• Airlines experienced notable cyber-attacks and data breaches in 2022, including TAP Portugal, SpiceJet and Pegasus, and aviation technology firm Accelya also had sensitive data leaked by ransomware threat actors. 
  • Swissport International was affected by a severe ransomware attack, causing flight delays. The ransomware group responsible (BlackCat) followed up on their threats by leaking data including sensitive documentation, tax declarations, images of passports and ID cards and the personal information of interviewees. 

Maritime

The maritime sector has produced the most insightful findings and Jumpsec report a notable uptake in attacks in the sector as 2022 progressed. Unexpectedly, given Lockbit’s domination of the ransomware space, the PLAY ransomware group is the most prevalent threat to European maritime organisations. PLAY ransomware disproportionately targets European Maritime sector organisations compared to a generally lower volume of attacks when combining UK and Europe. 

Ransomware is the prime threat to the sector, with data from ENISA suggesting that around 27% of attacks featured ransom demands. Data-related threats and malware made up 20% of attacks on the maritime sector, followed by phishing attacks. 

Attacks in this domain are frequently politically motivated, perpetrated by state-sponsored attackers, motivated by a desire to cause operational disruption by targeting ports and vessels. As the sector experiences increasing attack rates, organisations should need no further motivation to build more effective security controls than being aware of the effects of NotPetya, which crippled shipping giant Maersk in 2017 and cost the firm more than US$300m. 

Other Industries

Current or potential supply chain partners across other transport sectors should clearly take appropriate security precautions to protect their organisation. 

Road:   The automotive industry, especially original equipment manufacturers (OEM) and tier-X suppliers has been targeted by ransomware, leading to production disruptions in 2022. Data-related threats primarily targeting IT systems to acquire customer and employee data as well as proprietary information have also been common.
Road sector breakdown 2021 vs 2022. Interestingly for motor racing fans, the company behind Silverstone, which falls outside the usual categorisation, was also attacked in late 2022. 

Logistics:   Road logistics, often standard freight trucks and smaller national-sized companies, were heavily targeted in 2022, however, attack rates reduced in 2022 – perhaps due to a lack of profitability for attackers, as smaller companies may not be sufficiently lucrative targets (as we have seen with the attack rate in education and construction).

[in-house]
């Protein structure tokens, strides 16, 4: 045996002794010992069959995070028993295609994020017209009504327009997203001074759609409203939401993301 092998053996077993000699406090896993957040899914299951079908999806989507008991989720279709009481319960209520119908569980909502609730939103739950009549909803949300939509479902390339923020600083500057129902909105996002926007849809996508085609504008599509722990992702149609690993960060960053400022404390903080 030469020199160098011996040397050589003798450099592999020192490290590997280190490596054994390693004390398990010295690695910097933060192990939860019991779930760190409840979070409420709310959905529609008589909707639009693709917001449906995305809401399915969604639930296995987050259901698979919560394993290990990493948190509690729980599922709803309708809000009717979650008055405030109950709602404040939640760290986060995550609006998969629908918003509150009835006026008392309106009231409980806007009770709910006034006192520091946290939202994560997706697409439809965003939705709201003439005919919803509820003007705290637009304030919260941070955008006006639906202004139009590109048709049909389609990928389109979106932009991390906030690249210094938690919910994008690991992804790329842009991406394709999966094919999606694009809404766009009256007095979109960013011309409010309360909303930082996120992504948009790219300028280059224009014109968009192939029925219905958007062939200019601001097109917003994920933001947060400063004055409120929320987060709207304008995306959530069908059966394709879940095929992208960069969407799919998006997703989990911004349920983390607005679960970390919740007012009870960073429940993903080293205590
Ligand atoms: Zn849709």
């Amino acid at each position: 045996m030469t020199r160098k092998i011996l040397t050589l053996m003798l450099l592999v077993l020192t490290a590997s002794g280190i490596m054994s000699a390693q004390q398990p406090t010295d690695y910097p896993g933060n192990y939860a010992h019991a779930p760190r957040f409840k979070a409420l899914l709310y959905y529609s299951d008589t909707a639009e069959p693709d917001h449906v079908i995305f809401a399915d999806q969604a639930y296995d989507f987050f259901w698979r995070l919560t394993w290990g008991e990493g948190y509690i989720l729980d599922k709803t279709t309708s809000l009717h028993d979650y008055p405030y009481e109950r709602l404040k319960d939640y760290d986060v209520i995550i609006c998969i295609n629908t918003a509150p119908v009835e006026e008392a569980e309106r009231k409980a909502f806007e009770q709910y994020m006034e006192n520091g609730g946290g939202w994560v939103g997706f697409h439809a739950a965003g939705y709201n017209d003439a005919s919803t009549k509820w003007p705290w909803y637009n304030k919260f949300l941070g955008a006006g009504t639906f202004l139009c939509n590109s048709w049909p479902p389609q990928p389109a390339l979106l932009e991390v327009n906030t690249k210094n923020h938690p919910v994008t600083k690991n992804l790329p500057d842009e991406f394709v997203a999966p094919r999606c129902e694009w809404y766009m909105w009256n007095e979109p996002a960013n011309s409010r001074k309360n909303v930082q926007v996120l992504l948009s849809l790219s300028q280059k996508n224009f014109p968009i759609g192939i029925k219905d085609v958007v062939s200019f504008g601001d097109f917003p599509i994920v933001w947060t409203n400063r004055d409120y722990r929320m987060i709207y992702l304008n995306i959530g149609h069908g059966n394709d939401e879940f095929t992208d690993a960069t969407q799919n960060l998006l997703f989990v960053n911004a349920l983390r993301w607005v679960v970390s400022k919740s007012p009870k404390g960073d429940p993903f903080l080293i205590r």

Manufacturers:   There are no records of road transport manufacturers being targeted prior to 2022.  But now, lesser-known road manufacturing companies and high-profile organisations such as Ferrari, Continental and Vauxhall are facing increasing attacks. 

Transport Authorities:   Several regional road authorities in Spain and Portugal have fallen victim to ransomware attacks. However, as is the case with ransomware generally, public sector organisations are generally not frequently targeted (JUMPSEC data shows that <8% of total UK ransomware reports are public sector).

Geo-political attacks:   While far less frequently targeted in geo-politically motivated attacks than maritime or rail for instance, there have been several transport sector attacks linked to hacktivism, relating to the Ukraine war in 2022. 

Jumpsec report several companies not strictly considered to fall within the transport sector - such as large supermarkets with their own in-house logistics operations - are also subject to the same attacks, purely by virtue of being closely intertwined with road transport in terms of logistics. The retail and wholesale trade organisations and transport and logistics organisations should be highly vigilant in relation to potential risks posed by organisations within their supply chain. 

Across all transport-related subsectors, larger, more cyber mature businesses should treat their supply chain (of typically smaller, less mature businesses) as a part of their own organisation’s digital footprint. They should look to leverage their security resources to support and uplift the resilience of the entire supply chain, reducing the overall risk posed to their organisation in the process.

Jumpsec: